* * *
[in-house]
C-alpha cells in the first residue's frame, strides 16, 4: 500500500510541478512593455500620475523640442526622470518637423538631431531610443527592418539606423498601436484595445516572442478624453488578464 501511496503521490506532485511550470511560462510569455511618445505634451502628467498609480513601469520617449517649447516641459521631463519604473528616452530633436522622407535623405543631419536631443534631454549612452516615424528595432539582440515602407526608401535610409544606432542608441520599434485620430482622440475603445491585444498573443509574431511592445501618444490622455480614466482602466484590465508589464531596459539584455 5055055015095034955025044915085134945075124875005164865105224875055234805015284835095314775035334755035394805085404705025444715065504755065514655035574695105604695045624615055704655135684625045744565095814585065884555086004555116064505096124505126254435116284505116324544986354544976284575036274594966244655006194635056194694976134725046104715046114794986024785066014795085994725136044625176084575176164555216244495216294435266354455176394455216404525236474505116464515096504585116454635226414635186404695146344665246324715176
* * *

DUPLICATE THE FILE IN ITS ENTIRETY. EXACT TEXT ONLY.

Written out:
[in-house]
C-alpha cells in the first residue's frame, strides 16, 4: 500500500510541478512593455500620475523640442526622470518637423538631431531610443527592418539606423498601436484595445516572442478624453488578464 501511496503521490506532485511550470511560462510569455511618445505634451502628467498609480513601469520617449517649447516641459521631463519604473528616452530633436522622407535623405543631419536631443534631454549612452516615424528595432539582440515602407526608401535610409544606432542608441520599434485620430482622440475603445491585444498573443509574431511592445501618444490622455480614466482602466484590465508589464531596459539584455 5055055015095034955025044915085134945075124875005164865105224875055234805015284835095314775035334755035394805085404705025444715065504755065514655035574695105604695045624615055704655135684625045744565095814585065884555086004555116064505096124505126254435116284505116324544986354544976284575036274594966244655006194635056194694976134725046104715046114794986024785066014795085994725136044625176084575176164555216244495216294435266354455176394455216404525236474505116464515096504585116454635226414635186404695146344665246324715176